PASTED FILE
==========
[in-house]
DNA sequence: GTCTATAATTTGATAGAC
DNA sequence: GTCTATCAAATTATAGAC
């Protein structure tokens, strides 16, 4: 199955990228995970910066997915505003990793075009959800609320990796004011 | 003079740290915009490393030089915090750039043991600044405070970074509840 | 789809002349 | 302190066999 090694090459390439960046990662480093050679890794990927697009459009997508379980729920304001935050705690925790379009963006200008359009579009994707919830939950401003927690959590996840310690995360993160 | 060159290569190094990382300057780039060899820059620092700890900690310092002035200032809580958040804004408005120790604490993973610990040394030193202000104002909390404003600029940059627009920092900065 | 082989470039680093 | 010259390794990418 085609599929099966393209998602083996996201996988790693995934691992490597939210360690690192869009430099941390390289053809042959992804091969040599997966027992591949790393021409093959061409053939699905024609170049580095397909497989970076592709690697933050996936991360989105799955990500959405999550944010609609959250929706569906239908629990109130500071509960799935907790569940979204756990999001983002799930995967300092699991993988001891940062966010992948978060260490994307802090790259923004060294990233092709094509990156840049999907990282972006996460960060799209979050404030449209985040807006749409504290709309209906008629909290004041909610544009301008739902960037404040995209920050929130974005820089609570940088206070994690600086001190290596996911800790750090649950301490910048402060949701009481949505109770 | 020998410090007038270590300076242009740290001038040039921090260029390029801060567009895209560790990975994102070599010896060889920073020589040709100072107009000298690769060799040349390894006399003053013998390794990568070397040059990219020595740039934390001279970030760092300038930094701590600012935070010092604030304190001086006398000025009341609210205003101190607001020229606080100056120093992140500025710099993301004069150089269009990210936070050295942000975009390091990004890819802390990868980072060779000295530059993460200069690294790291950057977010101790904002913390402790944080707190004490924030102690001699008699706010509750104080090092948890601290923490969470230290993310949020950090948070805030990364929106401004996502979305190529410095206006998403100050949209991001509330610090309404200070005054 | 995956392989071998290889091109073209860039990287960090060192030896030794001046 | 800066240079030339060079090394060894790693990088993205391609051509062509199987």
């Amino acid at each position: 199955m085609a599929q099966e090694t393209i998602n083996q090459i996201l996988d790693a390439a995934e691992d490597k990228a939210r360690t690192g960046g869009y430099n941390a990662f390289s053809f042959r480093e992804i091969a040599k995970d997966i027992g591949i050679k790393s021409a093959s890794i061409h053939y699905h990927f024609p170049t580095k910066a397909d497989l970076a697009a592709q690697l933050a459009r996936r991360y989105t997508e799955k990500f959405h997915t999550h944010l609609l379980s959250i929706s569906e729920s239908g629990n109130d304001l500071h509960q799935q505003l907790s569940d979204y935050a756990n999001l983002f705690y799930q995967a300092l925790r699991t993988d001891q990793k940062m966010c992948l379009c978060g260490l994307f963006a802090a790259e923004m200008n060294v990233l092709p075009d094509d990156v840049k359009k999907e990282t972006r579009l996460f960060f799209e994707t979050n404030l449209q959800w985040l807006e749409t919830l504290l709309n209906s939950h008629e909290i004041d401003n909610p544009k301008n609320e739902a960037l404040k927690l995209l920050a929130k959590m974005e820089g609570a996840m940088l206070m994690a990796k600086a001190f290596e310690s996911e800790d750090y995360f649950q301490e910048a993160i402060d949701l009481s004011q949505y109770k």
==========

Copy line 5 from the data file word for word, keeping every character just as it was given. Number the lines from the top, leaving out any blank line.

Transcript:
């Amino acid at each position: 199955m085609a599929q099966e090694t393209i998602n083996q090459i996201l996988d790693a390439a995934e691992d490597k990228a939210r360690t690192g960046g869009y430099n941390a990662f390289s053809f042959r480093e992804i091969a040599k995970d997966i027992g591949i050679k790393s021409a093959s890794i061409h053939y699905h990927f024609p170049t580095k910066a397909d497989l970076a697009a592709q690697l933050a459009r996936r991360y989105t997508e799955k990500f959405h997915t999550h944010l609609l379980s959250i929706s569906e729920s239908g629990n109130d304001l500071h509960q799935q505003l907790s569940d979204y935050a756990n999001l983002f705690y799930q995967a300092l925790r699991t993988d001891q990793k940062m966010c992948l379009c978060g260490l994307f963006a802090a790259e923004m200008n060294v990233l092709p075009d094509d990156v840049k359009k999907e990282t972006r579009l996460f960060f799209e994707t979050n404030l449209q959800w985040l807006e749409t919830l504290l709309n209906s939950h008629e909290i004041d401003n909610p544009k301008n609320e739902a960037l404040k927690l995209l920050a929130k959590m974005e820089g609570a996840m940088l206070m994690a990796k600086a001190f290596e310690s996911e800790d750090y995360f649950q301490e910048a993160i402060d949701l009481s004011q949505y109770k």